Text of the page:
Live updates from , with the newest update at the top.
5:12 p.m. Wenham Town Meeting has ended.
5:11 p.m. Patrick Wilson has been elected a new selectman in Wenhan, winning 412-327 over incumbent Harriet Davis.
5:10 p.m. "The no's have it comfortably," Weaver said in announcing the results of a vote to withdraw from the Middleton dispatch center.
5:05 p.m. Police Chief Ken Walsh is at the podium making the case to move Wenham to Essex County Regional Dispatch Center. There's often times one person on duty at the Hamilton-Wenham Center and Walsh says that having more dispatchers at the Middleton center helps with emergency medical dispatch instructions to 911 callers.
"There has been a lot of sweat equity into this project," Walsh said.
4:50 p.m. Molly Martins, chairman of the Board of Selectmen, is explaining the Selectmen's vote to join the Essex County Regional Dispatch Center in Middleton. She said the town will save $55,000-$90,000 per year by going to Middleton. Motion was made to withdraw from participation in the Middleton center and continue with the Hamilton-Wenham Emergency Center.
4:45 p.m. Article 14 has been amended, to designate the car barn lot as the war memorial site so design can begin. It passes "by at least three-to-one," according to Moderator Paul Weaver.
4:43 p.m. Motion to amend is being voted on for Article 14, asking voters to allow war memorial committee to develop war memorial design on car barn lot and come back to a subsequent Town Meeting with a design for a vote.
4:42 p.m. There is a cacophony of calls to "vote" coming from the audience.
4:37 p.m. Discussion has gone on for more than more than a half hour about designating the whole lot car barn lot as a war memorial park. Speakers have included Jack Hauck, Don Luxton, Molly Martins and Howard Morong and Priscilla Porter. No vote has been taken.
4:05 p.m. Consideration of Article 14 (to ) has begun.
4:04 p.m. Article 13 (accepting North Shore Home Consortium Money for affordable housing) has been unanimously approved.
4:02 p.m. Article 10 (leveling tax rate with use of free cash) and Article 12 (transferring $207,673 from the Brady fund, which has affordable housing funding from the developers of the Maples and the Boulders, to the Affordable Housing Trust Fund) is approved.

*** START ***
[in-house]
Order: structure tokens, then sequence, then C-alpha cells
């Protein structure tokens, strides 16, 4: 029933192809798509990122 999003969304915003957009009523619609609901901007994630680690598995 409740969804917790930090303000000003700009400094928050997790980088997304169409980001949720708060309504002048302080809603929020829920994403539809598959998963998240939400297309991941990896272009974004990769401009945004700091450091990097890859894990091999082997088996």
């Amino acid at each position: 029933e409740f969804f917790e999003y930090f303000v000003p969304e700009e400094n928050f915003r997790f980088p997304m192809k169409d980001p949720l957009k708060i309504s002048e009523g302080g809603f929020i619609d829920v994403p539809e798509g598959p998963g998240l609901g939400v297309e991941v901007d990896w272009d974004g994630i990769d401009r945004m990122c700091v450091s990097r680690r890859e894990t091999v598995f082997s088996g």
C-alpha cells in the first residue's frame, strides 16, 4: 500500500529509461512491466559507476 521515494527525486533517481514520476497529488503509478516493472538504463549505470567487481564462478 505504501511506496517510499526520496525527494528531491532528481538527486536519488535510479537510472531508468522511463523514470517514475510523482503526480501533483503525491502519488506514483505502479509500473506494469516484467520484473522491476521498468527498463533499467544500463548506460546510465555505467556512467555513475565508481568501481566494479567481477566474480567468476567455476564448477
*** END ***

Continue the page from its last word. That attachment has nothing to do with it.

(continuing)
3:58 p.m. Voters decide to increase town budget by $35,000 to cover the cost of continuing curbside loose leaf pickup.
3:56 p.m. Four "routine" articles are coming up plus two that "some people feel passionately about." Moderator Paul Weaver is asking voters to stick around to keep the 141 person quorum. It is very close right now.
3:50 p.m. The vote is happening on Article 9, whether to continue free curbside loose leaf pickup. "It looks like it is pretty close," says Moderator Paul Weaver. "I can't call it, I'm going to need the tellers."
3:44 p.m. Discussion has begun about Article 9 about spending $35,000 to fund continued .
3:42 p.m. More than two thirds of Town Meeting just approved a debt exclusion override to spend up to $160,000 to for the . The machine is used for grass mowing, snowblowing and similar duties. It now goes to a ballot vote on May 19, where majority approval is required.
3:35 Article 7 - Community Preservation Act spending - passes unanimously. It includes spending $177,765 to pay debt service for the renovation and $18,000 for the one mile portion of the in Wenham.
3:32 Article 6 passes ,with one person in opposition, declaring "Old Enon" a "historic resource." It does not spend any money or approve any Community Preservation Act grants.
3:30 p.m. Article 5 was voted down. Weaver made the determination based on his count of the blue voters cards from his vantage point on the stage.
3:21 p.m. Discussion has begun on Article 5, which proposes transferring $4,000 from the cemetery perpetual care fund to the town budget. Cemetery Commissioner Bryant Barnard tells Town Meeting that the cemetery fund has only $2,981 and the town wants $4,000.
3:18 p.m. Article 3 (accepting cemetery and trust funds) and Article 4 (accepting state Chapter 90 road money) has passed without discussion or opposition.
3:15 p.m. The full $14.78 million 2012 town budget, with the higher school budget number, has passed with one vote opposed.
3:14 p.m. Vote to increase school budget passes 127-86 after count by the tellers. Full vote on full $14,769,932 budget for 2012 is about to happen..